The Institute conducts research on public participation in environmental and risk assessment and decision-making at all stages of policy processes, including design, research, decision making, implementation, and evaluation. Our research in this area aims to improve understandings and develop processes that seek just, equitable, and integrative solutions by deliberating issues; clarifying interests and values; informing deliberations with high quality information; addressing issues of power and influence; discovering common understandings; identifying mutual responsibilities; and negotiating shared principles. It includes both development of theories of public participation and guidance for design of processes that are sensitive to the specifics of situational contexts.

We have conducted a series of research projects to investigate the ways that context matters in preferences for process features and the ways that preferences for process are linked to preferences for outcomes, including

A second stream of research relates to how different people define 'success' of public participation. There are a variety of ways that 'success' can be defined. It depends on who is doing the defining and the context. Development has theory has been an important component of our work, with its basis on the normative criteria of fairness and competence (as described initially in a book co-edited by Tom Webler). Our empirical work on this topic has included:

Recently we have focused attention on the role of evaluation for improving process and for empowering interested and affected parties to be more effective participants. In particular, we are comparing the ways that different evaluation techniques empower local communities to be more effective participants in the clean-up of contaminated sites (more).


The Institute's research on the social dimensions of risk explores the ways that social and institutional factors affect the risks from hazardous technologies. These factors can include individual risk perceptions, social networks, and organizational behaviors. In addition, our work explores the effects of risk management efforts, and opportunities for their improvement. We are particularly interested in translating the findings of research into decision making to address environmental exposures.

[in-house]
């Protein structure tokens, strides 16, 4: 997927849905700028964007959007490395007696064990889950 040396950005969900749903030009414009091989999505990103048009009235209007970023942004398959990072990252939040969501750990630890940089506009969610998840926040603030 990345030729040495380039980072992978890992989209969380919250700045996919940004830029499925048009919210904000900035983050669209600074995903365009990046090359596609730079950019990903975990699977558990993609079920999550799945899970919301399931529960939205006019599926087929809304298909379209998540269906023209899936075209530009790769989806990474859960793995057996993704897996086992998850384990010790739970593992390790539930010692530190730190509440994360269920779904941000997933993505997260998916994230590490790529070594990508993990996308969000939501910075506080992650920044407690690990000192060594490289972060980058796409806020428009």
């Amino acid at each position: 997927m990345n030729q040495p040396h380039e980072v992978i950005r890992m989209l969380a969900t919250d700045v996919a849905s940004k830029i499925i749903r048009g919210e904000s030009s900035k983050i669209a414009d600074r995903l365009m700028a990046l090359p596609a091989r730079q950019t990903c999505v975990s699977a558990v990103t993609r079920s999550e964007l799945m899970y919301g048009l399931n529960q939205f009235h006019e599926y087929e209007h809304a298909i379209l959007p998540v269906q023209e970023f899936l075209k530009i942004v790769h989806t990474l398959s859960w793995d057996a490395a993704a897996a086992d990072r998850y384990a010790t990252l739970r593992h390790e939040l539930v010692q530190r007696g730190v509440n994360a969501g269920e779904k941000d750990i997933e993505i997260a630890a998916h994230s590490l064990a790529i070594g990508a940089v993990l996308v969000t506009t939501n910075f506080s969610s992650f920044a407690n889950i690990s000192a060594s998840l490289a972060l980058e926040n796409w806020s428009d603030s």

The social dimensions of risk have been investigated in several recent projects, including:


The Institute conducts research on vulnerability and environmental change in a variety of policy domains, including marine fisheries, coastal ecosystem management, and wildland fire management. Our research in these area develops understandings of the driving forces that exacerbate social and ecological vulnerabilities to hazards and management responses to them. Our work has been conceptual, by exploring the relevance of, for example, vulnerability in fisheries management. Our work has also sought to develop methodologies for improving assessments of vulnerability and environmental change.

The Institute's work on vulnerability has been focused on New England marine fisheries. Those engaging in fishing-related activities and the communities in which they live face many and varied pressures. Declining fish populations and the associated regulatory responses impose constraints on fishing activities and can exacerbate economic and social pressures on fisheries stakeholders. Other factors such as increasing coastal development and shifting demographics have brought additional threats to the sustainability of fisheries and those dependent on them. A large number of factors - or driving forces - may contribute to individual and group vulnerability. Our work is investigating the utility of considering vulnerability in the assessment of potential impacts from fisheries management measures (more).

Additionally, the Institute has engaged in projects related to the role of models in assessing impacts of nitrogen loading in coastal embayments, with a focus on how models may be transferred from one ecological and social context to another (more). For example, we explored how local officials use nitrogen loading models in local decision making and how scientists (modelers) view the information requirements of local decision makers.